Nottingham expert works on new project to reduce post-c-section infections in Brazil

Tuesday, 27 June 2023

An expert at the University of Nottingham is working with nurses in Brazil to reduce the rate of post-caesarean wound infections in the country.

Caesarean births rates are considered high in Brazil, making up 45 per cent of all births in 2012, while this increases to 80 per cent in the private sector. Meanwhile, the World Health Organisation recommends that caesarean births should make up less than 15 per cent of all deliveries.

C-section incision infections (also known as post-caesarean surgical site infections (SSI)) have been highlighted as a common problem for women in the country and many around the world. The project will focus on the Amazonas region, one of the poorest and most deprived areas in Brazil.

The aim of project is to focus on the prevention of infections through a new approach to managing the care of women after they have given birth by caesarean section.

The academics say that the Brazilian health system has encountered technical and operational difficulties in carrying out surveillance and prevention of post-caesarean SSI, and that there is a lack of protocols that clearly define what actions must be carried out by the entities that make up the different levels of care (primary health care, epidemiological surveillance centres and hospitals) in the health system involved in the control of post-caesarean SSI.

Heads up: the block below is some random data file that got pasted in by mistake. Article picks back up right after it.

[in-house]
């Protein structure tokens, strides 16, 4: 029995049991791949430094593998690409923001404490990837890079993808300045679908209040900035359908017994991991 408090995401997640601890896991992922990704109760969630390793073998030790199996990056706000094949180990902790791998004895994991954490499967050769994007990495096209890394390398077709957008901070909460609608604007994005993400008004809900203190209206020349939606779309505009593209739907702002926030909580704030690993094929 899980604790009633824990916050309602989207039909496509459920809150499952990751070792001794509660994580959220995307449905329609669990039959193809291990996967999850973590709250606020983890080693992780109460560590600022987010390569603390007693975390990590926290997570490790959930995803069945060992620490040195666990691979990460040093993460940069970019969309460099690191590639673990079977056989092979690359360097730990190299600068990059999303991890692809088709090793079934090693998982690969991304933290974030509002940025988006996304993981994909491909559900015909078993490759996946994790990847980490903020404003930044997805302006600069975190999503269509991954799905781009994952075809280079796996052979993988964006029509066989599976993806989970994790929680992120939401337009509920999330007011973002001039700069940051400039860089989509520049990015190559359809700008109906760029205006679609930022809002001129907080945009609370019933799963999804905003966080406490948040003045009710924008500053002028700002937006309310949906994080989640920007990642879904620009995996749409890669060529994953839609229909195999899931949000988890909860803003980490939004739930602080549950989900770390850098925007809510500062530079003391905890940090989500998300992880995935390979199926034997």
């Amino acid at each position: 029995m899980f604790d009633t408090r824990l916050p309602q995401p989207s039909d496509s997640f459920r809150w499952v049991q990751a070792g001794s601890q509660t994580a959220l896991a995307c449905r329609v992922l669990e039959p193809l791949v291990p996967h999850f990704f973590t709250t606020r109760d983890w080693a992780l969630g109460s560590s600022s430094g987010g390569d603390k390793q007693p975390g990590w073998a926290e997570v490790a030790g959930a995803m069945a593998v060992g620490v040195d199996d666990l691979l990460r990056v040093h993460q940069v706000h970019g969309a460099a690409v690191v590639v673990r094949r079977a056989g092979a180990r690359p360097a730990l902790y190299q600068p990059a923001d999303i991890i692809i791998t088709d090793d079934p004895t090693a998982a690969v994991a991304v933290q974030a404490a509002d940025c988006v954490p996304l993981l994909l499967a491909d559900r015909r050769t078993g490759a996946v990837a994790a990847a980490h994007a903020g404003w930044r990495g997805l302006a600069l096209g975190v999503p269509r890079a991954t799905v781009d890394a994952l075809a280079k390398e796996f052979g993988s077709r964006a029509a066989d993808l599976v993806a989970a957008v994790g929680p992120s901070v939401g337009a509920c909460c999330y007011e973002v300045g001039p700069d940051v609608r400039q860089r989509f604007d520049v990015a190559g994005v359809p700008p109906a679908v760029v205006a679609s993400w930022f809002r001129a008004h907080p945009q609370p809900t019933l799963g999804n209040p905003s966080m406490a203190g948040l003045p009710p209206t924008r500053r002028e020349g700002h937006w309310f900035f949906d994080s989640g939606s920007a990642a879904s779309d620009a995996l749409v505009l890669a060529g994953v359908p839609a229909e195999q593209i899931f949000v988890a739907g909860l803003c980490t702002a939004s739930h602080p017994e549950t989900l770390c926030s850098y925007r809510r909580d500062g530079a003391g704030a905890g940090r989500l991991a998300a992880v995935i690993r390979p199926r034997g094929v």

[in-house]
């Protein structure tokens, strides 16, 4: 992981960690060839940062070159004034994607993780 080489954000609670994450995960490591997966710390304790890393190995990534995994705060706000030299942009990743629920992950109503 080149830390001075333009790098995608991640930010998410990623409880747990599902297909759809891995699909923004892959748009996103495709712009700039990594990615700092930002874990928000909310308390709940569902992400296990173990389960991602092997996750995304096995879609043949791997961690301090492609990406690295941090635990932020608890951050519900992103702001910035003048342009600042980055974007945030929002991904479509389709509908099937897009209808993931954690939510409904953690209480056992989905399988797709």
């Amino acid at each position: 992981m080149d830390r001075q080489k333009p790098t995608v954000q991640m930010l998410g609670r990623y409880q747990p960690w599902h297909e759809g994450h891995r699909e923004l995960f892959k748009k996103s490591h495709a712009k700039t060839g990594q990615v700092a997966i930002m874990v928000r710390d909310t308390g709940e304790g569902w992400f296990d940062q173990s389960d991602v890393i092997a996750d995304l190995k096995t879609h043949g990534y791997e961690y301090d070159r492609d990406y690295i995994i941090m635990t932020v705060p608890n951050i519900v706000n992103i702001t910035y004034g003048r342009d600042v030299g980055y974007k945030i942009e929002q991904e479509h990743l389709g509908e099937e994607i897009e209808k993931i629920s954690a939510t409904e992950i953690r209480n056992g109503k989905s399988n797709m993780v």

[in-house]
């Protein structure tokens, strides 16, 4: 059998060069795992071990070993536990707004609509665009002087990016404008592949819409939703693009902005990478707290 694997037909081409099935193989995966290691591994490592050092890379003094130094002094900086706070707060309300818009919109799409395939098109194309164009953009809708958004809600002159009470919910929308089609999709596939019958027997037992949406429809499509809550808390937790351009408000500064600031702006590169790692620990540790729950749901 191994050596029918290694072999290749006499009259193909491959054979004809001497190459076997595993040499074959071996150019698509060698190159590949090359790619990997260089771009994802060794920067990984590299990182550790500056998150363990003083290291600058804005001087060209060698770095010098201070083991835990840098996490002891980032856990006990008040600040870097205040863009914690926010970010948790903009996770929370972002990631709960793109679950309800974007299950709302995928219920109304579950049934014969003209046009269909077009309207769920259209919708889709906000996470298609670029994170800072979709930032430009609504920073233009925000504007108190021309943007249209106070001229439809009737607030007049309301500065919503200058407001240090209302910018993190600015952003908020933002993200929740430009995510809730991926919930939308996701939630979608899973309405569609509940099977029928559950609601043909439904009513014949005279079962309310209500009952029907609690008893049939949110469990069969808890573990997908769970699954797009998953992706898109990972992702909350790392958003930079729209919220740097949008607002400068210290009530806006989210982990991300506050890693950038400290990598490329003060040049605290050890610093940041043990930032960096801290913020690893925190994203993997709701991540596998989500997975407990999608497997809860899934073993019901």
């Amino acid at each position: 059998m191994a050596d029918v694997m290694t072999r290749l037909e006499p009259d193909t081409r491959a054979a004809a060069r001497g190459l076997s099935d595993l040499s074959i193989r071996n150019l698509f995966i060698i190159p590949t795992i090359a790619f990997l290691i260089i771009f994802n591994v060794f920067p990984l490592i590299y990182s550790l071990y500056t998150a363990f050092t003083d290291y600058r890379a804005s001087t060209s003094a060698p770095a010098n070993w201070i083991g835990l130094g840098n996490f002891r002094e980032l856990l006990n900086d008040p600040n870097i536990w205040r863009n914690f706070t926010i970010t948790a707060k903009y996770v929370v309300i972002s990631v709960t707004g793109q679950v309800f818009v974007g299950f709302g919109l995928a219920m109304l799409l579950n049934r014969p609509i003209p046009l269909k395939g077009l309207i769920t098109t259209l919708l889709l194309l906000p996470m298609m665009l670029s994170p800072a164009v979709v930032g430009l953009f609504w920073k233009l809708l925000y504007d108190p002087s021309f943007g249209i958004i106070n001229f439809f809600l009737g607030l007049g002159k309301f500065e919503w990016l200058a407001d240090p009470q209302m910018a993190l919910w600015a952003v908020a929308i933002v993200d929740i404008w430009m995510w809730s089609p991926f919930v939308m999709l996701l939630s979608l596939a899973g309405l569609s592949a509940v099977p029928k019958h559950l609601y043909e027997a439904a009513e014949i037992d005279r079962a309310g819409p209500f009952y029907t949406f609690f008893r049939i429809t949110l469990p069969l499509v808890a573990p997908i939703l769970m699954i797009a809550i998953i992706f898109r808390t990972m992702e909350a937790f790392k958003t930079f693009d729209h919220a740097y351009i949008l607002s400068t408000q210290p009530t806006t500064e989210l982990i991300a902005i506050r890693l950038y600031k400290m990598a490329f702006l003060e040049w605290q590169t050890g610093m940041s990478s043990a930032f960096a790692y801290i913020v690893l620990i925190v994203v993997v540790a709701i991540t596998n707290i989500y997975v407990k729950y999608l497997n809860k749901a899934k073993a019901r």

The project aims to establish an interdisciplinary research collaboration between academic researchers from Brazil and the UK that will focus on building standardised approaches to the prevention, surveillance and care of post-caesarean SSI. This will connect primary healthcare actions, SSI surveillance and hospital care.

Professor Stephen Timmons is an expert at Nottingham University Business School in the implementation of new treatments and interventions in the NHS, the NHS workforce, and new technology in health care. Professor Timmons will collaborate with academics at the Federal University of Amazonas and the Health Surveillance Foundation under the coordination of the School of Nursing at the University of São Paulo (EEUSP).

The academics have received funding from Academy of Medical Sciences, which funds researchers to advance medical science and translate developments into benefits for patients and the wider society.

Dr Stephen Timmons, Professor of Health Services Management in the Centre for Health Innovation, Leadership and Learning at Nottingham University Business School, said: “Caesarean birth rates are rising across the world and surgical site infections are a common issue for women who have had c-sections. So this project has the potential to have a far-reaching impact if we can demonstrate that a new process for the care of women post-birth can be successful.

The quality of life for the women affected will be greatly improved if their care can be managed effectively, allowing them to care for their child and resume their role in work or family life. By reducing infection, or better managing the infection if it’s taken hold, we can also reduce any associated diseases that can be caused by infections that aren’t quickly and appropriately treated, reducing healthcare costs for governments and resources for hospitals."
Professor Stephen Timmons

Story credits

More information is available from Professor Stephen Timmons in the Nottingham University Business School at

Katie Andrews - Media Relations Manager for the Faculty of Social Sciences
Phone: 0115 951 5751

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